HC Deb 01 March 1887 vol 311 cc873-4
MR. COX (Clare, E.)

, asked the Chief Secretary to the Lord Lieutenant of Ireland, Whether the recent attempted dynamite outrage at the residence of Mr. T. Rice Henn (County Court Judge, Galway), Paradise, Kildysart, was discovered by Sergeant Walsh and a sub-constable who accompanied him; whether Mr. Rice Henn is under police protection; and, if not, what was the object of the visit of the police to Paradise; whether Mr. Carey, District Inspector Royal Irish Constabulary, was one of the guests at Paradise that night; whether, on some nights previously, Mr. Carey found Sergeant Walsh and his companion in a public house when they should have been on patrol duty; whether, in consequence of this, Sergeant Walsh and this sub-constable were under notice of removal from Ballynacally Police Station when the outrage was discovered; whether a steward in the employment of Mr. Henn was under notice of dismissal at the same time; and, what was the nature of the report of the County Inspector as to the source of the outrage? The hon. Gentleman further asked, Whether the attention of the right hon. Gentleman had been directed to the language of Mr. Justice O'Brien, in addressing the County Clare Grand Jury at the Assizes yesterday? When referring to this case he said— Whatever may be the true and real complexion of that occurrence, it does not hear out the existence of a motive of an agrarian crime.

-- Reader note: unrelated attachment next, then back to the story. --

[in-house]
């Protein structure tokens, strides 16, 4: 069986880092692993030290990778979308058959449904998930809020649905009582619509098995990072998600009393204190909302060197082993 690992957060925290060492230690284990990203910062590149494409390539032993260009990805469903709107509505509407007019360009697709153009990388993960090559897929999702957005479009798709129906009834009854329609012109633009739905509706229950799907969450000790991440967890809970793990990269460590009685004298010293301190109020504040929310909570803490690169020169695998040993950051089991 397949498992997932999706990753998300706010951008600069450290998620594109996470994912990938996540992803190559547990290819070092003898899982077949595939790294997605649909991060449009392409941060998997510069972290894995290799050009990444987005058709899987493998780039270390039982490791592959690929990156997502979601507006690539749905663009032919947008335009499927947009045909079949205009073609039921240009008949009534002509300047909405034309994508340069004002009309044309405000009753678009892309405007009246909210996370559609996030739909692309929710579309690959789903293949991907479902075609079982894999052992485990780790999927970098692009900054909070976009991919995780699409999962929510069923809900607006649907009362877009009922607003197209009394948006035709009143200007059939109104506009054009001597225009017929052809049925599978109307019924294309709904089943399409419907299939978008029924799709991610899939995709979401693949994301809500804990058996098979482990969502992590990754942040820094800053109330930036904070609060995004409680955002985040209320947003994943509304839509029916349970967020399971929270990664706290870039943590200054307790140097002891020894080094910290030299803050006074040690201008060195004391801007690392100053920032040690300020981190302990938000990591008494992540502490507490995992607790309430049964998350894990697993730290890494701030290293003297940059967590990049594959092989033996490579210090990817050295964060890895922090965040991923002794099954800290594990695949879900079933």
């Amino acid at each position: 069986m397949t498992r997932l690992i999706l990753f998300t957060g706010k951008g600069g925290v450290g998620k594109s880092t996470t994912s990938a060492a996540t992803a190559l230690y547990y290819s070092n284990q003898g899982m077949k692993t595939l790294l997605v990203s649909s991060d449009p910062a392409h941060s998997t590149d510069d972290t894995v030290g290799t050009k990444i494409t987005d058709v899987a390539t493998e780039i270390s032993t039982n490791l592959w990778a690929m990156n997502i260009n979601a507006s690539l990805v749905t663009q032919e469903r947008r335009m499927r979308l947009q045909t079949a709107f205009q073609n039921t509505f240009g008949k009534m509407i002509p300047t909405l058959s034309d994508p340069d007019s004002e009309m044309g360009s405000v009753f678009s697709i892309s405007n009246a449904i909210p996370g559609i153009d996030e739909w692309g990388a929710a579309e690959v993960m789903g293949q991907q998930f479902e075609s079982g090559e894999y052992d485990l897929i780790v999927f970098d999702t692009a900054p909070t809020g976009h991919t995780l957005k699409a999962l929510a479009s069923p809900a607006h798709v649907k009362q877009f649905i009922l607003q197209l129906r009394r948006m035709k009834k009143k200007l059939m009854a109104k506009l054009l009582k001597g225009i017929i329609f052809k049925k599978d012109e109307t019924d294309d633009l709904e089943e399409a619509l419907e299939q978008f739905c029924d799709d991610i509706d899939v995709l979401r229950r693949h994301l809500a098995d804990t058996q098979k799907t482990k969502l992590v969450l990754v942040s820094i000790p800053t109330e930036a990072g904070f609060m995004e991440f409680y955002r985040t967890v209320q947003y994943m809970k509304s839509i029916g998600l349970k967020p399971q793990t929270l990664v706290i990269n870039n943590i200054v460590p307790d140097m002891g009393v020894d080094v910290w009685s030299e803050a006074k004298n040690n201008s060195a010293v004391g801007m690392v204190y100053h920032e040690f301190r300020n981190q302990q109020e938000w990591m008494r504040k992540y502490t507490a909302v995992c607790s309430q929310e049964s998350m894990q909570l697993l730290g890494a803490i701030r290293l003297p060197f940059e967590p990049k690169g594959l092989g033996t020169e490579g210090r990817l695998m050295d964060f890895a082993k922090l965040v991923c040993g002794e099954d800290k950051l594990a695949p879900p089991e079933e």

My attention has not been directed, to the Judge's language, and I cannot say if it has been correctly reported. The statements in the question are partially correct, but they are inaccurate in some important particulars. Mr. Henn was not under police protection. The police were patrolling near his house in the ordinary course of their duty, as they frequently do. The constable who discovered the dynamite was not under notice of removal, as alleged, or in any way connected with the circumstances which led to Sergeant Walsh being in that position. The County Inspector reports that attempts are being made in the district to fasten the guilt of this attempted outrage upon Sergeant Walsh, who has lately, in the discharge of protection duty, become unpopular with some sections of the people. But the County Inspector states that there is no ground for believing this charge, and that he has absolutely accounted for the actions during the evening of Sergeant Walsh, who was also accused. Of course every possible inquiry is still being made.